How does the app against Covid-19 work in China?

While France plans to acquire a contact tracking application, this is how it works, which is deployed in many cities in China.

While in France the development of a StopCovid application  to ensure the follow-up of infected people skates and is both controversial, it has been used for several weeks in certain countries, such as South Korea, Singapore, Moscow in Russia, or even in Germany at the beginning of the month and first, China. In the Middle Empire, tracing is done from an application that displays a colorful QR code . Presenting it is even an obligation in many cities. It’s the sesame that allows you to get out of the house, take public transportation to work, enter businesses and travel from one province or city to another.

Green: the door to shops, parks and restaurants remains open for the bearer of this QR-Code.  Alibaba's Alipay mobile payment applications, and popular messengers like Tencent and Wechat, manage the codes.  ©

The principle is very simple. A QR code is generated from the user’s personal information, including the identity card and passport number. He should also provide his travel history and contact with patients who may have had Covid-19 in the past 14 days. It is also necessary to select the existence of possible symptoms that may evoke the disease. Once the information has been verified by the authorities, each user is assigned a QR code. This is displayed in red, orange or green on the mobile.

People with a red code must remain in quarantine for 14 days. Orange codes are confined for seven days. Greens can move freely. Depending on the region, the color system is more or less restrictive. Thus, in Hubei province , once a person is registered in the database , if he has symptoms of a virus , the closest people all receive an orange code prohibiting them from moving around the province.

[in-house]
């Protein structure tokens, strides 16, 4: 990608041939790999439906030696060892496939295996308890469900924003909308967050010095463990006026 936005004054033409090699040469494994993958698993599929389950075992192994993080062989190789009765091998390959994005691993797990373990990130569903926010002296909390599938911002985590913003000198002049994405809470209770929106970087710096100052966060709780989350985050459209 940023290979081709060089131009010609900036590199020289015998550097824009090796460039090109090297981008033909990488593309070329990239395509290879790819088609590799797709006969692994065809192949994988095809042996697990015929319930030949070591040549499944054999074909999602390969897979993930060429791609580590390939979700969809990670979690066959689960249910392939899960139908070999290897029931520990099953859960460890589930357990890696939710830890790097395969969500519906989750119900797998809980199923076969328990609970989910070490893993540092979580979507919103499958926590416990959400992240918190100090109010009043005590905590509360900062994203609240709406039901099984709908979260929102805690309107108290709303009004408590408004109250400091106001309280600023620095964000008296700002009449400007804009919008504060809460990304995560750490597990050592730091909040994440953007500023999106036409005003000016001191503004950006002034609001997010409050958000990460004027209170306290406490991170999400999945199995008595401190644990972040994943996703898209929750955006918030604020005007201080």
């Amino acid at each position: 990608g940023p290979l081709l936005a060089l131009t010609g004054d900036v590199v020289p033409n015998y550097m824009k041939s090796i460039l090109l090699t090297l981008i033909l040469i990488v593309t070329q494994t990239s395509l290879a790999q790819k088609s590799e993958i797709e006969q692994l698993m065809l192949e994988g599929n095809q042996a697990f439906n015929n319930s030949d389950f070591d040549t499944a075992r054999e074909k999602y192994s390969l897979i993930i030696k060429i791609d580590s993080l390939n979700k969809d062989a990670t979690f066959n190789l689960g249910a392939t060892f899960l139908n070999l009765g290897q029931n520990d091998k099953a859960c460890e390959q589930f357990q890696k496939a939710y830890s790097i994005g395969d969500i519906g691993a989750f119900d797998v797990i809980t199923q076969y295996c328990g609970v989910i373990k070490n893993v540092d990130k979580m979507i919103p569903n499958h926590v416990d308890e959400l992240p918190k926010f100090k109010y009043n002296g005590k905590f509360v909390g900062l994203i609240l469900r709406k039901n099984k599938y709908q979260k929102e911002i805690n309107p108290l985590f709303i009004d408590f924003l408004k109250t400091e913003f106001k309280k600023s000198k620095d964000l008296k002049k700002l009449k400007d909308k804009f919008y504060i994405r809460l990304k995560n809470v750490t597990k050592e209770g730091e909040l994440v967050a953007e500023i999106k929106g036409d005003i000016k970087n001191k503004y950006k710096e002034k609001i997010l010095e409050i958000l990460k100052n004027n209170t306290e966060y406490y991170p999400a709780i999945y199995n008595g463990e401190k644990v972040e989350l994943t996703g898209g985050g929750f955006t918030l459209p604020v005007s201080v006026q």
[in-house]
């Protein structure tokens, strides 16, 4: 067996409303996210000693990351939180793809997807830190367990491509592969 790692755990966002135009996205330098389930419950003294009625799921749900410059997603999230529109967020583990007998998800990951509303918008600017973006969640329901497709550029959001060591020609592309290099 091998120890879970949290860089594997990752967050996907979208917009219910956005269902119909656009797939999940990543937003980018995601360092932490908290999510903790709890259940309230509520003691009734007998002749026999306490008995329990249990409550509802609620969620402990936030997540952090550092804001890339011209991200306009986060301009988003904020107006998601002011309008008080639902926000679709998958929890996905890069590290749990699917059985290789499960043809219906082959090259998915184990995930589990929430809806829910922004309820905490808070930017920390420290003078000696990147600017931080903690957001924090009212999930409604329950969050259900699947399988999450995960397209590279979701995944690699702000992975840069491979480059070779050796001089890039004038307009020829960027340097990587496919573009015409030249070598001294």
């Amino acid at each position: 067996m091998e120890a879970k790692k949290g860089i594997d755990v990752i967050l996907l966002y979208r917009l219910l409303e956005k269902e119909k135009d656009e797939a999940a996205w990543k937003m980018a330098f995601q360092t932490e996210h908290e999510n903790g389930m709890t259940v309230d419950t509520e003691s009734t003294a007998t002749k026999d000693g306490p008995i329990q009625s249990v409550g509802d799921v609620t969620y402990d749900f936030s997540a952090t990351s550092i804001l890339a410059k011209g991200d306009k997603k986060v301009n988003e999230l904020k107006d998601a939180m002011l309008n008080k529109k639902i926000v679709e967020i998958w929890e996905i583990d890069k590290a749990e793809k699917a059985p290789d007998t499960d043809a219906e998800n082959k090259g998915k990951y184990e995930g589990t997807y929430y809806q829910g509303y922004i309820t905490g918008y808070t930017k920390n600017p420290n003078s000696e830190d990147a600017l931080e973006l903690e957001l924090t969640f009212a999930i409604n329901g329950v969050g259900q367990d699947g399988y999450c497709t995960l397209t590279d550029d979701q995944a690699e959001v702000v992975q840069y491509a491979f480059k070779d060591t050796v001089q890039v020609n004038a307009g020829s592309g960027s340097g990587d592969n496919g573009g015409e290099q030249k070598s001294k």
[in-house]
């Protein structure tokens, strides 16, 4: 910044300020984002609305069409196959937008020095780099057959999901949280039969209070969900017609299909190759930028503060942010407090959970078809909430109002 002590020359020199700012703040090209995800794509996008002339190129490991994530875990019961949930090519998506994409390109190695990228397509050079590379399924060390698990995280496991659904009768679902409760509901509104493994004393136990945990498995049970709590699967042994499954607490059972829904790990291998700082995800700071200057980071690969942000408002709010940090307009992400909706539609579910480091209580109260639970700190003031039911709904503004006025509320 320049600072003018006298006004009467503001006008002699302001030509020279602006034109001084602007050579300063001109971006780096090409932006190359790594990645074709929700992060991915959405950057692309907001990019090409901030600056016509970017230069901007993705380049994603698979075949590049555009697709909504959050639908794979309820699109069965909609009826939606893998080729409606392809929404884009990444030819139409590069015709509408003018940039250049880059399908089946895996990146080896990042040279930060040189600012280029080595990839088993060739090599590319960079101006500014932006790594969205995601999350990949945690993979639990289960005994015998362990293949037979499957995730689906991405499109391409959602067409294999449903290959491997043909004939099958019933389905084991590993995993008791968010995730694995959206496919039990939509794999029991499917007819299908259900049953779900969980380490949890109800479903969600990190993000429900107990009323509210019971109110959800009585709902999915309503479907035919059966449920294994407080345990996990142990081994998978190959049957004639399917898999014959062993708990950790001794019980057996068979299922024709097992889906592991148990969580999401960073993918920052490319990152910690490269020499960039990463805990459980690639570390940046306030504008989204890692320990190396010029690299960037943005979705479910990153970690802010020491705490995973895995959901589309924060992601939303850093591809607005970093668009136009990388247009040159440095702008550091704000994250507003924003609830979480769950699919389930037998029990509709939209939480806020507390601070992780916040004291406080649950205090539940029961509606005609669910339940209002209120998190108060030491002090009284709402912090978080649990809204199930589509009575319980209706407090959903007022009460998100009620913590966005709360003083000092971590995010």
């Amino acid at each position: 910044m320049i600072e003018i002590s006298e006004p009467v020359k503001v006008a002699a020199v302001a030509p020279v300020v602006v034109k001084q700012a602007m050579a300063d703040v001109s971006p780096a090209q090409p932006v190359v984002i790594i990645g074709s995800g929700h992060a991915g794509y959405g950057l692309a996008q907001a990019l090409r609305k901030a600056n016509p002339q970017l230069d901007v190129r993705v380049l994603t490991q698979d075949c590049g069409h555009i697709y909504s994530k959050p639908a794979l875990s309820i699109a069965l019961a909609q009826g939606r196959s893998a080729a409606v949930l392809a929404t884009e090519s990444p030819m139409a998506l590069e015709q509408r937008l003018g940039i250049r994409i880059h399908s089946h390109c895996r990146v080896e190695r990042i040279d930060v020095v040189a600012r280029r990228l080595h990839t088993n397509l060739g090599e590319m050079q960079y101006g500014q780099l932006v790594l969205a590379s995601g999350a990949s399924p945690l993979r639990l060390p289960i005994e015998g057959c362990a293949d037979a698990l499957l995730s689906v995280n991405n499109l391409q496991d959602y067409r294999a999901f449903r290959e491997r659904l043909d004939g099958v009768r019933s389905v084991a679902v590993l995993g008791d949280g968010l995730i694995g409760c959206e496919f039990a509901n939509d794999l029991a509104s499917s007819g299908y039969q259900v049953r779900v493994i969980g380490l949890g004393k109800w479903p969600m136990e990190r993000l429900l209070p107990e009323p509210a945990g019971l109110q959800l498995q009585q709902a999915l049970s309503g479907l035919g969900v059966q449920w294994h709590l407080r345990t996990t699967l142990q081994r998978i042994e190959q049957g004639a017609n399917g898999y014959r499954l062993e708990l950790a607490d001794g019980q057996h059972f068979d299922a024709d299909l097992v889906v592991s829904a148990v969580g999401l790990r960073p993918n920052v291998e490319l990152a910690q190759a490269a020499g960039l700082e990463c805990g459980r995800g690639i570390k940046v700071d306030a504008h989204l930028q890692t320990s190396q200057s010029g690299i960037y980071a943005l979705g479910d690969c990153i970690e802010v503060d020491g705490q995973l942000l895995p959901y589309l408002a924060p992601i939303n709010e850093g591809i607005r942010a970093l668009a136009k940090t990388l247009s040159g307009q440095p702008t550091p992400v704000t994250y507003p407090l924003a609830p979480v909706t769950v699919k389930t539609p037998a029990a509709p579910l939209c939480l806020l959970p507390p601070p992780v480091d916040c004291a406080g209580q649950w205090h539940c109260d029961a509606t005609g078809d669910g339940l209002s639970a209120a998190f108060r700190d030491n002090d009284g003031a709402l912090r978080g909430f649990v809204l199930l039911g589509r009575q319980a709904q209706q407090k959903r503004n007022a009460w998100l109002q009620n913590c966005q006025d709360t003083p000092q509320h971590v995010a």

A permanent police 

After their launch, QR codes were adopted in less than a week in 100 cities across the country. At the end of February the number of cities doubled, then tripled at the end of March. In addition to the QR code, in early March, Beijing added facial recognition to authenticate the bearer of the code.

The concern with these color assignments is that they wrongly impose quarantine on people who have sometimes indicated mild symptoms, having nothing to do with the virus, such as fatigue, for example. Some cities like Hangzou have made it possible to correct the situation with the possibility of rectifying the data online. The other concern is that many cities and provinces do not use the same national database, but local. For once, QR codes are not necessarily usable from one region to another. Likewise, restrictions may differ from place to place.

In China too, the thorny question of the protection of personal data arises. The databases recorded a lot of private information, movements, recent contacts, state of health. A subject that concerns the Chinese as much as the other populations concerned by this type of application. The problem remains the same: what about these data when the crisis comes out? Suffice to say that even after having suffered the epidemic for several months , China still has trouble tuning its violins.